Native Son Shares Video “CNTRL Freak,” Announces New Release

 NY-based artist, Native Son, announces his second EP, JOY THEFT (Radio Silence), out February 4, 2021. Along with the announce Ano Chrispin, aka Native Son, shares his first single “CTRL FREAK.” Chrispin says, “‘CTRL FREAK,’ to me, feels like a song about the fragility of youth. At its core, it’s my telling of a survivor of sexual violence’s story, but it revolves around the idea of mysterious chaos hiding in the corners of the places we most associate with being young in this country. In my eyes, it serves as a reminder of society’s disposition towards survivors of assault- and as a prompt to steel oneself for the unpleasant things that come with life.” Chrispin’s creative process as Native Son is also rooted in his visual arts practice. While attending university for art history, he started to experiment with the idea of his paintings and songs being supplemental to one another. What began as using works of art for album covers quickly turned into experiments in writing music to match visual substructures.

The sound of New York City is varied in a way that’s similar to its disposition. It’s representative of the old and the contemporary existing side by side; of the high rollers and the proletariat; uptown and downtown; the fast pace and slow burn. Ano Chrispin knows this better than most because he’s spent years of his life staring it down. Painting being his first love, Chrispin – better known as a singer-songwriter and multi-instrumentalist Native Son – has dedicated his waking moments to observation. The interactions he observes between the city’s organic forms; Its buildings and its inhabitants, morph into images and sound bites that he stores in his mind.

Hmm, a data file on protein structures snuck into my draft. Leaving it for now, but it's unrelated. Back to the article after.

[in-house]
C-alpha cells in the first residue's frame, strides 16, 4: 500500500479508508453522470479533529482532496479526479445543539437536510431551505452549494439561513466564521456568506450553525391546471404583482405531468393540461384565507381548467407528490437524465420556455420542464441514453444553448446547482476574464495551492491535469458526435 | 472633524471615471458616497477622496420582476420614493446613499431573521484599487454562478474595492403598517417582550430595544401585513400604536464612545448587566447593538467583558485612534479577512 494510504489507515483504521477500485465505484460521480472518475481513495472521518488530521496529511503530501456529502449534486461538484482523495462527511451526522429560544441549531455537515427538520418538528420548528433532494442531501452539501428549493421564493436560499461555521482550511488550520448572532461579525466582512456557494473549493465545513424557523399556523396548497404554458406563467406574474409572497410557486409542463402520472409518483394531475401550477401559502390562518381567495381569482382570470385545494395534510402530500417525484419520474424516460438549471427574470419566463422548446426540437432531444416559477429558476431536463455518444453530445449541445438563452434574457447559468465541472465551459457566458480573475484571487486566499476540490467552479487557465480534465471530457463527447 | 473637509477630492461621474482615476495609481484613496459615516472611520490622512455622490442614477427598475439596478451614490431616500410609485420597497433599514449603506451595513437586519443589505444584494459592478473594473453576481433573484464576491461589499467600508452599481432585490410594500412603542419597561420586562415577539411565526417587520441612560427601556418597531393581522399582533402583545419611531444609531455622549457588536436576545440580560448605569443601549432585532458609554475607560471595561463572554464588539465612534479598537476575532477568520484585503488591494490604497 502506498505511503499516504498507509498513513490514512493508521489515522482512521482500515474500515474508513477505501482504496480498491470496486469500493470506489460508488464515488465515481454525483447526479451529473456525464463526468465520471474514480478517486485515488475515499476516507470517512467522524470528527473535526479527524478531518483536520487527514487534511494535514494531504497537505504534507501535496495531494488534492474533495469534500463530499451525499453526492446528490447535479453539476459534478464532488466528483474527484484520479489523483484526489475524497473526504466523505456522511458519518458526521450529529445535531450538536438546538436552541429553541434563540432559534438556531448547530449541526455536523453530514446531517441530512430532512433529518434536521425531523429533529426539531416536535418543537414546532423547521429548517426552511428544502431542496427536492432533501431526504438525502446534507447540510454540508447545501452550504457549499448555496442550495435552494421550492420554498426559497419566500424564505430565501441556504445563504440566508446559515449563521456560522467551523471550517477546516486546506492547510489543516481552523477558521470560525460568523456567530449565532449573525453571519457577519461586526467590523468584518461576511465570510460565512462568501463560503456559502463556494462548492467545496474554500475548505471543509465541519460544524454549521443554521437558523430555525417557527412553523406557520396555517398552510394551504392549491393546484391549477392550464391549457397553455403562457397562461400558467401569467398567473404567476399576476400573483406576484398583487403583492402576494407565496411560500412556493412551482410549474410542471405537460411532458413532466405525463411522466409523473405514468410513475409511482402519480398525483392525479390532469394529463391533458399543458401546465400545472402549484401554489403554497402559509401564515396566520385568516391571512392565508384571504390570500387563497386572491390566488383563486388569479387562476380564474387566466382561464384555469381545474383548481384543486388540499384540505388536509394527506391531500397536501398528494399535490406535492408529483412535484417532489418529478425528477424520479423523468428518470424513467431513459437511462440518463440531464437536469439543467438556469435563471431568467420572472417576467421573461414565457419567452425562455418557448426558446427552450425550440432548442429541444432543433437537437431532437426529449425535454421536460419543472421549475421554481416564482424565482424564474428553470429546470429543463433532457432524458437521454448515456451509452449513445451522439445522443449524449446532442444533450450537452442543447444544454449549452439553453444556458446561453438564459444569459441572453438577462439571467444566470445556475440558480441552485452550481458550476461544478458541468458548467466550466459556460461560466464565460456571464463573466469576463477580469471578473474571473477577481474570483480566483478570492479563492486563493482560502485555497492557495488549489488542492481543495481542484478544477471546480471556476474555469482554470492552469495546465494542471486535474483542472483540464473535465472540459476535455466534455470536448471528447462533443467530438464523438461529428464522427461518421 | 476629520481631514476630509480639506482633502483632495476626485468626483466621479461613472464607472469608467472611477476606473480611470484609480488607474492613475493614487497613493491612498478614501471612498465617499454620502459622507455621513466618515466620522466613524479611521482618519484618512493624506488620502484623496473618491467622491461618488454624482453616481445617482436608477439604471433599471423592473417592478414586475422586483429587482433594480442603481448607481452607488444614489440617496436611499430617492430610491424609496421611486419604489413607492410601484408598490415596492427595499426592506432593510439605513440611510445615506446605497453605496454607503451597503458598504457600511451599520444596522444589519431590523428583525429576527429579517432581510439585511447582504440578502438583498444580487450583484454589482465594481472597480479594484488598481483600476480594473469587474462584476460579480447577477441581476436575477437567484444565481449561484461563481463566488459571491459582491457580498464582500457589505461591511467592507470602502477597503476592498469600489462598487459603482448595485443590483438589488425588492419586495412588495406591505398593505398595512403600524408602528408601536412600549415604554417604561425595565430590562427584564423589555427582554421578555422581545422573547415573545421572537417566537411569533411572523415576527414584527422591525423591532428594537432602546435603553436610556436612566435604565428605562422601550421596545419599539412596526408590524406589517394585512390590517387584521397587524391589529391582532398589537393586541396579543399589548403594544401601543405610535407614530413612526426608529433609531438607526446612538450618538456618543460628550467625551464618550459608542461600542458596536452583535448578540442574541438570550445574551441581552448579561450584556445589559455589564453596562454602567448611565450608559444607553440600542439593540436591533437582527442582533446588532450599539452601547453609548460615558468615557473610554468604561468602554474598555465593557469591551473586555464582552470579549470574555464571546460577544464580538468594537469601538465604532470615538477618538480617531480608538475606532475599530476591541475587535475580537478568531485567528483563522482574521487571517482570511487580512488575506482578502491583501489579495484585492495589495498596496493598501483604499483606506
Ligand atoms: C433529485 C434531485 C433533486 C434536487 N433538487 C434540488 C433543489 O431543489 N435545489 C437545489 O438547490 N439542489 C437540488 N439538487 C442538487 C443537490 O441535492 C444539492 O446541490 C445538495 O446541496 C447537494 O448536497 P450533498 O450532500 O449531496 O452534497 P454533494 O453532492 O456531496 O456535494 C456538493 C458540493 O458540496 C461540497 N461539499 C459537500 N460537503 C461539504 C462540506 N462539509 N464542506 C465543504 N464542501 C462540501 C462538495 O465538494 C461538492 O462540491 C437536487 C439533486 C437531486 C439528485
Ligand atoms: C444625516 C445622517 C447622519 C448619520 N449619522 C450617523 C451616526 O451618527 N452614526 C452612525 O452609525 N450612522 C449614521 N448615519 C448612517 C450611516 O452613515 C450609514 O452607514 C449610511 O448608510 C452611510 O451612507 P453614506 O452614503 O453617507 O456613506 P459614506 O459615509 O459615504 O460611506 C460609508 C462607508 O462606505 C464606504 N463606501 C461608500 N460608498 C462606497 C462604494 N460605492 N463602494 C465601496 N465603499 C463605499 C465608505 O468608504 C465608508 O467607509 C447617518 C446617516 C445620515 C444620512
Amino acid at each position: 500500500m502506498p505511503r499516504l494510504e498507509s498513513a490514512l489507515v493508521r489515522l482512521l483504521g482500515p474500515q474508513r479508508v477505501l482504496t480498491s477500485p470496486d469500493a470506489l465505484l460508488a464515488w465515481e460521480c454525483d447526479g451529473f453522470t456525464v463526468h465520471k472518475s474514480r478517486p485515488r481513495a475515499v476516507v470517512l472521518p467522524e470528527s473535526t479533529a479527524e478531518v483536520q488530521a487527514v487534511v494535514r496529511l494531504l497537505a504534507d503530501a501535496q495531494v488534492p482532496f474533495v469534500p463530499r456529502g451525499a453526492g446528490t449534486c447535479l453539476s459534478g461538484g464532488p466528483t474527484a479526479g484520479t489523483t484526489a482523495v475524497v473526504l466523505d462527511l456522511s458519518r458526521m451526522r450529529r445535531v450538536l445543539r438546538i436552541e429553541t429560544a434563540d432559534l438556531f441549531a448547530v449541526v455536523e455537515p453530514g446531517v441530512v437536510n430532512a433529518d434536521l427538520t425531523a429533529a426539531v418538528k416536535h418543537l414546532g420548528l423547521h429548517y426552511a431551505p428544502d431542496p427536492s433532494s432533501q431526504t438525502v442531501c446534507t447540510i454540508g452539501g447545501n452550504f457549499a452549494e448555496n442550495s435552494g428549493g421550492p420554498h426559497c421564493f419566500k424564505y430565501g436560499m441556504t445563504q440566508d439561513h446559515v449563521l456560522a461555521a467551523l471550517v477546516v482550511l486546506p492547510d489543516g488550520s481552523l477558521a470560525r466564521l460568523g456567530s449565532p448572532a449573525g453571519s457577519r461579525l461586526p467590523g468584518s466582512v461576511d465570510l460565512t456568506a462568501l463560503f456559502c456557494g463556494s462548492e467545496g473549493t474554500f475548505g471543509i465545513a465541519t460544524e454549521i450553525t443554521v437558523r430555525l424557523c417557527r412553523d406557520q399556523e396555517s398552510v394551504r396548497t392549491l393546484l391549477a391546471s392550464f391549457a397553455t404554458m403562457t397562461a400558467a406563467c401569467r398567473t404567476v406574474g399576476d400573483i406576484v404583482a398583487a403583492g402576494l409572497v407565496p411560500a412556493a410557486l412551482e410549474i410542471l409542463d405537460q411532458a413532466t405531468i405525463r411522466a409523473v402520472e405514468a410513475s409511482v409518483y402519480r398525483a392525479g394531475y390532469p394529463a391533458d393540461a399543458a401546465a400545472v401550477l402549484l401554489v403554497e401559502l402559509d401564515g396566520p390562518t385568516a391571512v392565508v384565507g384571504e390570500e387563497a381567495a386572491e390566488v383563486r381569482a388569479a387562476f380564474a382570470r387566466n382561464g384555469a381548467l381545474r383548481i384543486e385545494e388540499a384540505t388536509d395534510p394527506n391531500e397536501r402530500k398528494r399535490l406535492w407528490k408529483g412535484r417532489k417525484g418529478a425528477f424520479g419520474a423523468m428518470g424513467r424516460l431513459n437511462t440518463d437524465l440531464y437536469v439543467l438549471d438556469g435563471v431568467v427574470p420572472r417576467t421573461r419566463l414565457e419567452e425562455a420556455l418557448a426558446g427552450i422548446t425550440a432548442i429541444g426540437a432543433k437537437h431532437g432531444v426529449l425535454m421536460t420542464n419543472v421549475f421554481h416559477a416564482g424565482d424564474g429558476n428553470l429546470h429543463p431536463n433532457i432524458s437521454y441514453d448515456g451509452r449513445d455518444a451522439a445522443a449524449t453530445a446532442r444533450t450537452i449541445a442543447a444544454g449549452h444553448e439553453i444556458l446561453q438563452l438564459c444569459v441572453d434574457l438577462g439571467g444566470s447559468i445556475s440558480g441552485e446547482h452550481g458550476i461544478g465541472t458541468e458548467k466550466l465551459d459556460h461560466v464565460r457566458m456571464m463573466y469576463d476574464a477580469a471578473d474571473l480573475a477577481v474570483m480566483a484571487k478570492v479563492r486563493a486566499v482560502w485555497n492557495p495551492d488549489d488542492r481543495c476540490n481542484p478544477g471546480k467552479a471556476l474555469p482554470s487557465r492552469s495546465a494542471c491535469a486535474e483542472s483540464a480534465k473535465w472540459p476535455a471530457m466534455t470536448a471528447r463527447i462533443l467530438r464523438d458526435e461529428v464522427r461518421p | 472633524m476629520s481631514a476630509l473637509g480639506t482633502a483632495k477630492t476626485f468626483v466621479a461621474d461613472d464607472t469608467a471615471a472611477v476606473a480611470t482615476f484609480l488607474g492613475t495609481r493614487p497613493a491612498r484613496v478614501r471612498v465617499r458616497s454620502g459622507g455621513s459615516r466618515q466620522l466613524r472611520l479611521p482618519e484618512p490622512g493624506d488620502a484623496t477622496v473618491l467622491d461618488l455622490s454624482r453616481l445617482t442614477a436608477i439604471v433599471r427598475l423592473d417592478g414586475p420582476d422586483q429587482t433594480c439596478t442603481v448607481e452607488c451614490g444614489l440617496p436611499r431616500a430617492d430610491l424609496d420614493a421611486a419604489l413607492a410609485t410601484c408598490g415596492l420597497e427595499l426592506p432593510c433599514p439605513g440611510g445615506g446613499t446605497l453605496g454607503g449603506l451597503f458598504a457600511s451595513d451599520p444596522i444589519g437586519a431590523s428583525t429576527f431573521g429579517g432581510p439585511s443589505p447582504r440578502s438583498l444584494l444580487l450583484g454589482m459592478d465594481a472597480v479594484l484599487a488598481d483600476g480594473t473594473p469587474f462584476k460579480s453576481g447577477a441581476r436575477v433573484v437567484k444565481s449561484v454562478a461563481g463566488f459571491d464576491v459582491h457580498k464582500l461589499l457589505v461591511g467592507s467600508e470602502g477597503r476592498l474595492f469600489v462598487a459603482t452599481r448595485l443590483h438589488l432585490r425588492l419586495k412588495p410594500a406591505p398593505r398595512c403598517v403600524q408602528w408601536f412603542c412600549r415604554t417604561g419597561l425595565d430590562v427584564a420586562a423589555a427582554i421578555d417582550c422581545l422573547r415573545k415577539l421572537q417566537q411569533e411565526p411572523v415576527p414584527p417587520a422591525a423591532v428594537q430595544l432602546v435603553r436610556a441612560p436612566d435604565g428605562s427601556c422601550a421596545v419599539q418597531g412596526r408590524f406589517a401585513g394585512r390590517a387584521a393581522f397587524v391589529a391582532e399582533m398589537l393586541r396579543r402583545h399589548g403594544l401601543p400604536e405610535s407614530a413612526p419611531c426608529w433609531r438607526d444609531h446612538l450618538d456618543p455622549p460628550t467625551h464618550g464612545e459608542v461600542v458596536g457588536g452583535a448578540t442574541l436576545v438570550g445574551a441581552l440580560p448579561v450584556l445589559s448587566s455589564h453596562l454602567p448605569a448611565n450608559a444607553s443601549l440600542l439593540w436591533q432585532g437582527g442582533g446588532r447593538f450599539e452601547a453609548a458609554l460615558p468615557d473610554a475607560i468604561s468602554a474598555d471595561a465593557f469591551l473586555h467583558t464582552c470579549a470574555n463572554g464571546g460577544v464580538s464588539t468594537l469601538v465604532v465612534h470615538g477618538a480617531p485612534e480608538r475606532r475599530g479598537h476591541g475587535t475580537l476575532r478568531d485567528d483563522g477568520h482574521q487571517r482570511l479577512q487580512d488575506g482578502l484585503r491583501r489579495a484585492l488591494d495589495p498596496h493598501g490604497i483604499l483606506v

Compared to his debut album, 2020’s underdog masterwork Metro Dread, JOY THEFT is an au courant reactionary piece. Teeming with notes of pent up youthful energy that introduce us to a young man cranking out intensely personal ballads, JOY THEFT serves as Native Son’s newest commentary on love, attachment, abuse, class, depression and race; presented through a series of metaphorical croonings and huge sonic ideas in tight compositional spaces. And, although he’s a bedroom producer, crafting and recording all of his songs with his guitar and keyboard in the confines of a 700 square foot apartment, the genre with the occupation’s namesake is hardly one broad enough to encompass his effort on the EP.